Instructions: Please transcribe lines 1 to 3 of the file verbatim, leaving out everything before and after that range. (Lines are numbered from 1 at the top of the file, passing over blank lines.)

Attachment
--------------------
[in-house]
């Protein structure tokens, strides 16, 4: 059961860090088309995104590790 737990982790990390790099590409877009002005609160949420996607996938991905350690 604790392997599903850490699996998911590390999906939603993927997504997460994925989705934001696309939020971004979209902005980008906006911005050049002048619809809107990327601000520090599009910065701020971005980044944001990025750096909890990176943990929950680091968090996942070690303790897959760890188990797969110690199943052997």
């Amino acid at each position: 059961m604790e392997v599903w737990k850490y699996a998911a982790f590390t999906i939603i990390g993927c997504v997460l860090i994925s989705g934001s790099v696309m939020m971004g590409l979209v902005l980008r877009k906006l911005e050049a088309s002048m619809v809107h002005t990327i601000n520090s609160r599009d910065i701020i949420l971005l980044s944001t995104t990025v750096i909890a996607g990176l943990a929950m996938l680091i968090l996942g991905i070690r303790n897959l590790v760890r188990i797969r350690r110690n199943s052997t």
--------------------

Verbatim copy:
[in-house]
């Protein structure tokens, strides 16, 4: 059961860090088309995104590790 737990982790990390790099590409877009002005609160949420996607996938991905350690 604790392997599903850490699996998911590390999906939603993927997504997460994925989705934001696309939020971004979209902005980008906006911005050049002048619809809107990327601000520090599009910065701020971005980044944001990025750096909890990176943990929950680091968090996942070690303790897959760890188990797969110690199943052997």
């Amino acid at each position: 059961m604790e392997v599903w737990k850490y699996a998911a982790f590390t999906i939603i990390g993927c997504v997460l860090i994925s989705g934001s790099v696309m939020m971004g590409l979209v902005l980008r877009k906006l911005e050049a088309s002048m619809v809107h002005t990327i601000n520090s609160r599009d910065i701020i949420l971005l980044s944001t995104t990025v750096i909890a996607g990176l943990a929950m996938l680091i968090l996942g991905i070690r303790n897959l590790v760890r188990i797969r350690r110690n199943s052997t």